More Vietnamese families came forward Saturday with information their relatives may be among the 39 people found dead in the back of a container truck in southeastern England.
British police initially said they believed the victims were Chinese but acknowledged this was a “developing picture.”
A representative for VietHome, a U.K.-based organization of the Vietnamese community, said it sent the pictures of nearly 20 people reported missing to the police.
Police on Friday arrested three people on suspicion of manslaughter and conspiracy to traffic people. The 25-year-old driver of the truck remains in custody on suspicion of murder.
Families fear the worst
In Vietnam, the father of 20-year-old Nguyen Dinh Luong feared his son was among the dead.
He told The Associated Press he had not been able to reach him since last week, when he told his father he would join a group in Paris that was trying to reach England.
“He often called home but I haven’t been able to reach him since the last time we talked last week,” Nguyen Dinh Gia said. “I told him that he could go to anywhere he wants as long as it’s safe. He shouldn’t be worry about money, I’ll take care of it.”
He said his son left home in central Ha Tinh province to work in Russia in 2017, then on to Ukraine. In April 2018, he arrived in Germany then traveled to France. He told his family that he wanted to go to the U.K.
The Vietnamese Embassy in London said Friday that it contacted police about a missing woman feared to be one of the dead. An embassy spokesman said it was contacted by a family in Vietnam who says their daughter had been missing since the truck was found.
‘I can’t breathe’
The BBC reported it had been in contact with six Vietnamese families who feared their relatives are among the victims. Relatives of 26-year-old Pham Tra My told the broadcaster they had been unable to contact her since receiving a text Tuesday night saying she was suffocating.
“I’m so sorry mom and dad. … My journey abroad doesn’t succeed,” she wrote. “Mom, I love you and dad very much. I’m dying because I can’t breathe. … Mom, I’m so sorry.”
China said it could not yet confirm the victims’ nationalities or identities. There was speculation circulating online in Vietnam that the victims may have been traveling on false Chinese passports.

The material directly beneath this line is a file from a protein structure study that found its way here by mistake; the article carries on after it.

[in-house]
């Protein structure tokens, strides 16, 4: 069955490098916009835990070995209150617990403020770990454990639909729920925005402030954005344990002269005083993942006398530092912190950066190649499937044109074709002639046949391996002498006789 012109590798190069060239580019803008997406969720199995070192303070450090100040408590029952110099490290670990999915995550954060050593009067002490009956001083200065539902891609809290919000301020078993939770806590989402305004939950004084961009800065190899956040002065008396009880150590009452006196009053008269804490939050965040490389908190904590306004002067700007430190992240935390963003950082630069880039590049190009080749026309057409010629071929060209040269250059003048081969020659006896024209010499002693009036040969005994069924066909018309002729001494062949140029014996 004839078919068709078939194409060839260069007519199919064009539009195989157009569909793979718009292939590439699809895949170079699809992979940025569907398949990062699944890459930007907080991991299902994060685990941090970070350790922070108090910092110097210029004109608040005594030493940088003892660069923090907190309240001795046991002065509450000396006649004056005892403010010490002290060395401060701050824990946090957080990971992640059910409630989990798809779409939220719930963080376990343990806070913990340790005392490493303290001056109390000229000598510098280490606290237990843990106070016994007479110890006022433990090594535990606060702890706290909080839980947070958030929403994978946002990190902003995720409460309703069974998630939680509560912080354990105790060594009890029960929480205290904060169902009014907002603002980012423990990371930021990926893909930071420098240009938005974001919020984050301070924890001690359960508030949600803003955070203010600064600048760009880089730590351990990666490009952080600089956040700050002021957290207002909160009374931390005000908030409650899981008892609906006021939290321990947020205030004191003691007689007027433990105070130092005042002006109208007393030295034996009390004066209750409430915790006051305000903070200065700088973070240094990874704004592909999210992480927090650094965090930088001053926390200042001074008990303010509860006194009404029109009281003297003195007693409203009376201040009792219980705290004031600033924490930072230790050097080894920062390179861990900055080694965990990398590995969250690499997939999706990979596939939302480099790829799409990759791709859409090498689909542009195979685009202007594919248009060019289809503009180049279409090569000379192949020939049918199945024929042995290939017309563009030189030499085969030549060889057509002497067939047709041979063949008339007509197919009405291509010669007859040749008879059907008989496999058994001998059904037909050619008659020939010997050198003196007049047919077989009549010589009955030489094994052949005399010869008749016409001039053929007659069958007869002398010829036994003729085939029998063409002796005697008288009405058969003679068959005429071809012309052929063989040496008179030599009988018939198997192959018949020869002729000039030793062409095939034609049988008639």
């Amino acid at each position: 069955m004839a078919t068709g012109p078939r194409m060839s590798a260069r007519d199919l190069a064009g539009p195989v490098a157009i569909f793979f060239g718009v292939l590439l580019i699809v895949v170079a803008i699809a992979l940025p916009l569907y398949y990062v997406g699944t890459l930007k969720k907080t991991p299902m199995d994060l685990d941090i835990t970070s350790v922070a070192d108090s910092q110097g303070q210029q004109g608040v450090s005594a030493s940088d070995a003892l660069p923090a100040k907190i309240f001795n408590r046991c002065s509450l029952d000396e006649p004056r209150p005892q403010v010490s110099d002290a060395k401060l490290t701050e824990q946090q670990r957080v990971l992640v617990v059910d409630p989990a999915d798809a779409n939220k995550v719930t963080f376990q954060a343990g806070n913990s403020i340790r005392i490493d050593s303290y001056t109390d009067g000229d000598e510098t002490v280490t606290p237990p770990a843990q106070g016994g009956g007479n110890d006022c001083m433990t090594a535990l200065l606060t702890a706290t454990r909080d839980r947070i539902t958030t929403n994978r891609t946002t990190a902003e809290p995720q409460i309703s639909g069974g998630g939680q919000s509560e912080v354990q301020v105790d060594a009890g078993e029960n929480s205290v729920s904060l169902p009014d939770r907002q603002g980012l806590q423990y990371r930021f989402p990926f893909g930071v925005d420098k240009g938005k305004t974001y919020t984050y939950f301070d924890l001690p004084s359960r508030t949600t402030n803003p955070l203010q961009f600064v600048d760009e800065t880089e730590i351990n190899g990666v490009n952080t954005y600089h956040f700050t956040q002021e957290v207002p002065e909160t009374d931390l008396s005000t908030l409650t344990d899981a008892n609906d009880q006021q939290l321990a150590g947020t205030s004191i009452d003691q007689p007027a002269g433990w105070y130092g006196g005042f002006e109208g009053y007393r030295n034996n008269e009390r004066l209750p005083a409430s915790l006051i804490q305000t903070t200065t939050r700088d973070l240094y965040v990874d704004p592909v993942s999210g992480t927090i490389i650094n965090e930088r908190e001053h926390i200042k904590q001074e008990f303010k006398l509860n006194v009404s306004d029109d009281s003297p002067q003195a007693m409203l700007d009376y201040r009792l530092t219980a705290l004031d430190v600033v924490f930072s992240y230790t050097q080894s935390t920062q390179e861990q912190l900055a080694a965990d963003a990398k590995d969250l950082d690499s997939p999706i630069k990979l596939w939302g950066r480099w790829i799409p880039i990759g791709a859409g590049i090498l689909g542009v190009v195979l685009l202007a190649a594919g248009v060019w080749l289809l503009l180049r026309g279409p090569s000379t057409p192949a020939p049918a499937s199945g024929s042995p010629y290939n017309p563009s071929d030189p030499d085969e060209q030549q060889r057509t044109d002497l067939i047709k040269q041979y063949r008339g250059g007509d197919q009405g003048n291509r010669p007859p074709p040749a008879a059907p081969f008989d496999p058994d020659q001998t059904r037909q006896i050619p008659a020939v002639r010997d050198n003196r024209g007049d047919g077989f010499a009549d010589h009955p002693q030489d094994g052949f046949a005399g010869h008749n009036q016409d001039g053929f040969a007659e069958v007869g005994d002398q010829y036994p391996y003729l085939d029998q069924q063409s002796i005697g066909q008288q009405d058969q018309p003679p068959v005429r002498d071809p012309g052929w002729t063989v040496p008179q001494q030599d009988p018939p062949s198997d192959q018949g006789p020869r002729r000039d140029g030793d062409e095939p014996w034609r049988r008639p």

“The police said that they were urgently carrying out the verification work and the identities of the victims cannot be confirmed at present,” said Tong Xuejun, a Chinese consular official in London.
“We hope the British side can verify the victims’ identities as soon as possible,” he said. “What I want to stress is that no matter what their nationalities are, this incident is a huge tragedy which arouses attention of the international community to issues of illegal immigration.”
Tracing the truck and container
Chinese Foreign Ministry spokeswoman Hua Chunying said Chinese authorities were also seeking information from police in Belgium, since the shipping container in which the bodies were found was sent to England from the Belgian port of Zeebrugge.
British police believe the truck and container took separate journeys before ending up at the industrial park. They say the container traveled by ferry from Zeebrugge to Purfleet, England, where it arrived early Wednesday and was picked up by the truck driver and driven the few miles to Grays.
The truck cab, which is registered in Bulgaria to a company owned by an Irish woman, is believed to have traveled from Northern Ireland to Dublin, where it caught a ferry to Wales, then drove across Britain to pick up the container.
Groups of migrants have repeatedly landed on English shores using small boats to make the risky Channel crossing, and migrants are sometimes found in the back of cars and trucks that disembark from the massive ferries that link France and England.
But Wednesday’s macabre find in an industrial park was a reminder that criminal gangs are still profiting from large-scale trafficking.
The tragedy recalls the deaths of 58 Chinese migrants who suffocated in a truck in Dover, England, in 2000 after a perilous, months-long journey from China’s southern Fujian province. They were found stowed with a cargo of tomatoes after a ferry ride from Zeebrugge, the same Belgian port featured in the latest tragedy.
In February 2004, 21 Chinese migrants, also from Fujian, who were working as cockle-pickers in Britain drowned when they were caught by treacherous tides in Morecambe Bay in northwest England.